Fierce and Female

Haldane PTA helps change the face of leadership

By Alison Rooney

Young people need skills and tools to help navigate life, and the Girls Leadership Institute (GLI) teaches girls to know who they are, and what they believe to initiate changes in the world.

Asked why the Haldane PTA felt there was a need for them to sponsor a workshop series where middle school girls could learn how to resolve conflict and improve communication between each other, PTA President Lourdes Laifer said immediately “I would be surprised if any mother of a daughter that age couldn’t answer that question.” With a tagline of “Be Who You Are. Say What You Mean,” this program for sixth and seventh grade girls aims to provide them with the tools to feel comfortable doing just that. The program, conducted by the nonprofit GLI consists of four two-hour, once-a-week sessions attended by a girl and one of her parents, facilitated by a GLI instructor.

“Girls don’t often have the tools to navigate through all the ‘girl drama,’ which seems to peak in middle school,” says Laifer. “Even as early as kindergarten or first grade there can be inclusive/exclusive behavior.” The PTA Executive Committee thought there was a need – despite the character education program already in place at Haldane – and that a gap could be filled with this GLI program, targeted specifically at girls. GLI is a 10-year-old national nonprofit dedicated to “girl culture.” Defining leadership as “a girl’s ability to know how she feels, say what she needs, and respond courageously to her mistakes,” the aim is to have girls feel more confident and resilient after participating.

Curse of the Good Girl coverGLI itself stemmed from two prominent books, Odd Girl Out and The Curse of the Good Girl, both written by GLI co-founder Rachel Simmons prior to its founding. According to GLI’s Amie Herman, “It’s our belief that the workshops have an immediate and powerful impact with middle school girls. They help give girls (and their parents) tools and a language to be more authentic in their positive role modeling in school during some challenging transitional years.”

Karen Doyle, the PTA’s middle school vice president hopes for the same: “Having this program at Haldane provides a wonderful opportunity for girls in our local community to attain valuable skills in finding their internal voice, knowing how to listen to that voice and learning how to use that voice to assert themselves in a positive way in relationships, academic settings and any other activity they may be involved in. Haldane has been working very hard at implementing a character education and I think this program will complement those efforts by providing some detailed guidance to the individual student on how to personally contribute to the school’s character vision. I think it would be wonderful to bring a similar program to the community for boys and their parents, too.”

The workshop sessions are titled “Dealing with Difficult Friends,” “Emotional Intelligence,” “Making Mistakes and Not So Funny Jokes,” and “Four Steps for Healthy Conflict.” Laifer sees the outcome as hopefully not only addressing the problems, but also as an “opportunity for growth and change. On their own women and girls don’t automatically have the tools to navigate through the difficult issues: ignoring, pretending behind your back — the things that take place among girls. Girls’ relationships aren’t awful, but sometimes patterns develop.”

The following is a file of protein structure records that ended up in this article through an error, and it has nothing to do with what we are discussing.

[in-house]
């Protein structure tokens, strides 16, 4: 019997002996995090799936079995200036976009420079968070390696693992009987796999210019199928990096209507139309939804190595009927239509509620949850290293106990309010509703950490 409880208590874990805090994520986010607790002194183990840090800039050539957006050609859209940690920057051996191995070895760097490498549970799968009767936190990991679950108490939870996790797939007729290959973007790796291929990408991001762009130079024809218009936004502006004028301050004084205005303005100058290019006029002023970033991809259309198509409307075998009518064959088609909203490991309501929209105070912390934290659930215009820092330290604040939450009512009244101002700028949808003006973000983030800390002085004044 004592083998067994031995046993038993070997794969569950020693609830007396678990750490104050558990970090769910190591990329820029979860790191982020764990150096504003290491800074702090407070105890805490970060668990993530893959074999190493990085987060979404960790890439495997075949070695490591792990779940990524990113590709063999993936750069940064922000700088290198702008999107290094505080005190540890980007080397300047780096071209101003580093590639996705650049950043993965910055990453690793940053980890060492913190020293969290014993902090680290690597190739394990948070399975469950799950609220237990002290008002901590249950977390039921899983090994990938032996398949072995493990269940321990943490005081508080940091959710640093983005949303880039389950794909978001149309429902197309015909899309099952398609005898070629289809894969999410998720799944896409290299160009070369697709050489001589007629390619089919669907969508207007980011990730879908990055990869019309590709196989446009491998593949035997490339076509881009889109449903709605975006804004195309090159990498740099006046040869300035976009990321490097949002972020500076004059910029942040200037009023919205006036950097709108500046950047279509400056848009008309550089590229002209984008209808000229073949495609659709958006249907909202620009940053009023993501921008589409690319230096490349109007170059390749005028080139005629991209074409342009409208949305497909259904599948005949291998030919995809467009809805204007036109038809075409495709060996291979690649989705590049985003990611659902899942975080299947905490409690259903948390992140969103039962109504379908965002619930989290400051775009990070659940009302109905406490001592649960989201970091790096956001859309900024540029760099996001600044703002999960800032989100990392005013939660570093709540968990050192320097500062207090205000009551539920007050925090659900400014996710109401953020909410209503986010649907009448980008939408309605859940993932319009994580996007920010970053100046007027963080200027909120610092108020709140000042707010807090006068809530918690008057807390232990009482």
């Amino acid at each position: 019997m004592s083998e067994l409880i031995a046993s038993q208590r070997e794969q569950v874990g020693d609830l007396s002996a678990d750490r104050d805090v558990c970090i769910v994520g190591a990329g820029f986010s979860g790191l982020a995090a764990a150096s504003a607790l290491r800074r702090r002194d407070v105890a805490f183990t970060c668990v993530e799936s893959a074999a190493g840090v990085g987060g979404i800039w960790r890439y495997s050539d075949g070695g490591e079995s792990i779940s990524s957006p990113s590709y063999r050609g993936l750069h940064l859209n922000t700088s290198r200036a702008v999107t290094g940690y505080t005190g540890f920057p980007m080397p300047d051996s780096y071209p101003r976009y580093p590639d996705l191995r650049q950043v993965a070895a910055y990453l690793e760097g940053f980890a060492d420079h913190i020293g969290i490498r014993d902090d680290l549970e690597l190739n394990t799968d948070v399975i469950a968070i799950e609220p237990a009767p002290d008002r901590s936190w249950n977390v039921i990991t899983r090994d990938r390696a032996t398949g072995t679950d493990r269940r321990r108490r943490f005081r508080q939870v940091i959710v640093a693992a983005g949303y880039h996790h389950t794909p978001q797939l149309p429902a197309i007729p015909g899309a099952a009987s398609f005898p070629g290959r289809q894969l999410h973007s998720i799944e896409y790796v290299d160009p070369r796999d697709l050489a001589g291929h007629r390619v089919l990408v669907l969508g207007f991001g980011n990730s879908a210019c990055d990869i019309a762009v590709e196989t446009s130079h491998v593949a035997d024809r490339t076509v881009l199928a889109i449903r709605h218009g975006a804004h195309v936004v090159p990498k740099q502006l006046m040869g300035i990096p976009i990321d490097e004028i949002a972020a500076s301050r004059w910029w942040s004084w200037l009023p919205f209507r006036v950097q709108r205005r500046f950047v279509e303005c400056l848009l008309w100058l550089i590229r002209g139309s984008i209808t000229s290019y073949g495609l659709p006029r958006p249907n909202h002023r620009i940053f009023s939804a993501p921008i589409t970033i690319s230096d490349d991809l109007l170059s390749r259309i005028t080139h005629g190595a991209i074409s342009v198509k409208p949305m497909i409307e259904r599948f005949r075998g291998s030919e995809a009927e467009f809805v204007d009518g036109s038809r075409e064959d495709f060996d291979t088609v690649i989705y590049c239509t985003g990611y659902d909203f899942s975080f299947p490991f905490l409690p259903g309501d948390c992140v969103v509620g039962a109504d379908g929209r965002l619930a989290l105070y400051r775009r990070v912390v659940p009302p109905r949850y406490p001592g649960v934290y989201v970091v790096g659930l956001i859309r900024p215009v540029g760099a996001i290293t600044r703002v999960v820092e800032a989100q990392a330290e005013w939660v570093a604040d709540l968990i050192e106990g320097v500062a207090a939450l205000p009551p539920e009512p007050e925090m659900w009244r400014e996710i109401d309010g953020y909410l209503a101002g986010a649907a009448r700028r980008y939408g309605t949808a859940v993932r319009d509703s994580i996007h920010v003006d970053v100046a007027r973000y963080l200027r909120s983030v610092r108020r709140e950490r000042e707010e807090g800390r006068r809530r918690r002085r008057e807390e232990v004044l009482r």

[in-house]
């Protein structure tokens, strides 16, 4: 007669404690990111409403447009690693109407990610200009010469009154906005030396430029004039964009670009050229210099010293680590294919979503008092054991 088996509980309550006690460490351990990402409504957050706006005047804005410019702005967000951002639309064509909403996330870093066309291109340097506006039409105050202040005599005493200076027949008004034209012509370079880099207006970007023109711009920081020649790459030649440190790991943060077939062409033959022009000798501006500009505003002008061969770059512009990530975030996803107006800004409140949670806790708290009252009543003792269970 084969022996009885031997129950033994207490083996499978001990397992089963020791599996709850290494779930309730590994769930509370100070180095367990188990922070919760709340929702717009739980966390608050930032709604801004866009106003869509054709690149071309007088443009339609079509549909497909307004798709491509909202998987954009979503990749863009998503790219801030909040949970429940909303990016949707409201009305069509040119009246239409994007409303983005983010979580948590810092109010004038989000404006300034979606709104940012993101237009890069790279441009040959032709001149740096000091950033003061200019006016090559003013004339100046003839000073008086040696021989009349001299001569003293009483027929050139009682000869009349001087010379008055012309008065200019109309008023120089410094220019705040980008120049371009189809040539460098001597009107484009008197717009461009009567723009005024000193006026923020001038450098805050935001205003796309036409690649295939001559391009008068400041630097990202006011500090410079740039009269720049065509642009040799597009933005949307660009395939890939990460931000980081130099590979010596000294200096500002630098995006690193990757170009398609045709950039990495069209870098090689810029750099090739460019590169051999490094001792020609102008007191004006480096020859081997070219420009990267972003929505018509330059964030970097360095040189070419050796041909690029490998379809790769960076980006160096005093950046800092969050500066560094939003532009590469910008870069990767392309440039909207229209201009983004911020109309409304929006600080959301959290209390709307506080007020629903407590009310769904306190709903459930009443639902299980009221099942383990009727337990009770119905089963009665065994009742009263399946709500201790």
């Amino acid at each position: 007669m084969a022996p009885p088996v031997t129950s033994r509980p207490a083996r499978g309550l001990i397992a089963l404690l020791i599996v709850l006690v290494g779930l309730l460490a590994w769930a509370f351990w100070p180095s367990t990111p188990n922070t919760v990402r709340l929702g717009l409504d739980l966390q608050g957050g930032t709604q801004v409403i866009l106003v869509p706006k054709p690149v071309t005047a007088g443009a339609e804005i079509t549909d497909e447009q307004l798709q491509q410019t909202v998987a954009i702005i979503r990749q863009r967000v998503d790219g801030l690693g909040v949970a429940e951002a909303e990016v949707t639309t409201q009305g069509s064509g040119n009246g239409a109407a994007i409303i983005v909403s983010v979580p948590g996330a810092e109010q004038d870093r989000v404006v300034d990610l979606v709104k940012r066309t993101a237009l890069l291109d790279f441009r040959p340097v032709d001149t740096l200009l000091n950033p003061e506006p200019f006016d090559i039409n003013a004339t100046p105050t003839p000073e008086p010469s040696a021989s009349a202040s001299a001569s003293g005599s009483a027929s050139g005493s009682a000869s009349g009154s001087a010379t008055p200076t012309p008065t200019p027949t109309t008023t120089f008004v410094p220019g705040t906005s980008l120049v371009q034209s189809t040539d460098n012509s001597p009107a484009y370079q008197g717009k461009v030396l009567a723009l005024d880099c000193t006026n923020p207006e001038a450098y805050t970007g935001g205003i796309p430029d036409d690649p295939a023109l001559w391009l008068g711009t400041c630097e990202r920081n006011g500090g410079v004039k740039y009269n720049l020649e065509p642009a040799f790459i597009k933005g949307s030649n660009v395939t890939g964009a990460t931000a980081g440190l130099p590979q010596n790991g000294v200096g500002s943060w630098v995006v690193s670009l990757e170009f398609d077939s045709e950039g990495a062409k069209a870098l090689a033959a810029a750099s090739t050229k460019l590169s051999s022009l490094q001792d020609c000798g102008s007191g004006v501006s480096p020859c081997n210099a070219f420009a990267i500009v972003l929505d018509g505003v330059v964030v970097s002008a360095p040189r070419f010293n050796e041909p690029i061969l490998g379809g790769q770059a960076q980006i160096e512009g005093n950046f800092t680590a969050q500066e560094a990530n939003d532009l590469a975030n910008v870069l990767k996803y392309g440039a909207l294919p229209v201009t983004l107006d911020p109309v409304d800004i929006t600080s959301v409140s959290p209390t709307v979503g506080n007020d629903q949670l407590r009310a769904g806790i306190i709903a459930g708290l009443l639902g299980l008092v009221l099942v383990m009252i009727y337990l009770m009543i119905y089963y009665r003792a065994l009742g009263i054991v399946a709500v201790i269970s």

Laifer cited an example involving a child she knew: “This girl, once very confident, was placed in a class where she didn’t know anyone, and she experienced girls playing the mean card at recess, being catty, and all year long she felt beaten down because she was the outsider. Then there are the girls who ‘include’ other girls by saying ‘you can’t be friends with that one.’ We want to shine a light on how this happens and why it doesn’t need to happen. Empathy, the golden rule, simple things, but not always accessible to girls … this will give girls a way forward that’s different. It’s very confusing for girls to know how to react. The default is ‘What’s wrong with me?’ but it’s most often about the other person’s agenda, and we want to give girls the tools to understand that.”

Herman feels that the structure of the GLI workshops, with parent participating with child, allows for “a great platform to be set for dialogue about the challenges that girls are facing at school, and also [gives them] tools and skills which can be practiced and reinforced at home in a ‘safe’ setting.”

The sessions will take place at Haldane from 7 to 9 p.m. on four Tuesdays in March, beginning March 4, and cost $265 per adult/girl pair. Scholarships are available. There is no cost to the school to host the workshop, and the workshops are open to the public, not just those attending Haldane. Families register, pay and apply for scholarships through GLI. The PTA offers support by publicizing and is doing so now to give Philipstown families the first chance to enroll; registration is open now. There is a minimum of 12 pairs needed for the program to run, and a maximum of 15. If this pilot program is successful, the PTA hopes to bring it in for other ages, in workshops tailored appropriately.

One parent who will attend with her daughter is Beth Shanahan, PTA recording secretary.

“As she heads into the ‘tween’ years,” Shanahan says, “I think attending the GLI sessions with my daughter will be a great way to begin an ongoing dialogue with her about some of the challenges she may face. I also think it will be an educational experience for both of us, and I am looking forward to sharing this opportunity with her.” Laifer says, “A part of the PTA’s mission is to provide enriching experiences for students and their families, and with this they can practice it together.”

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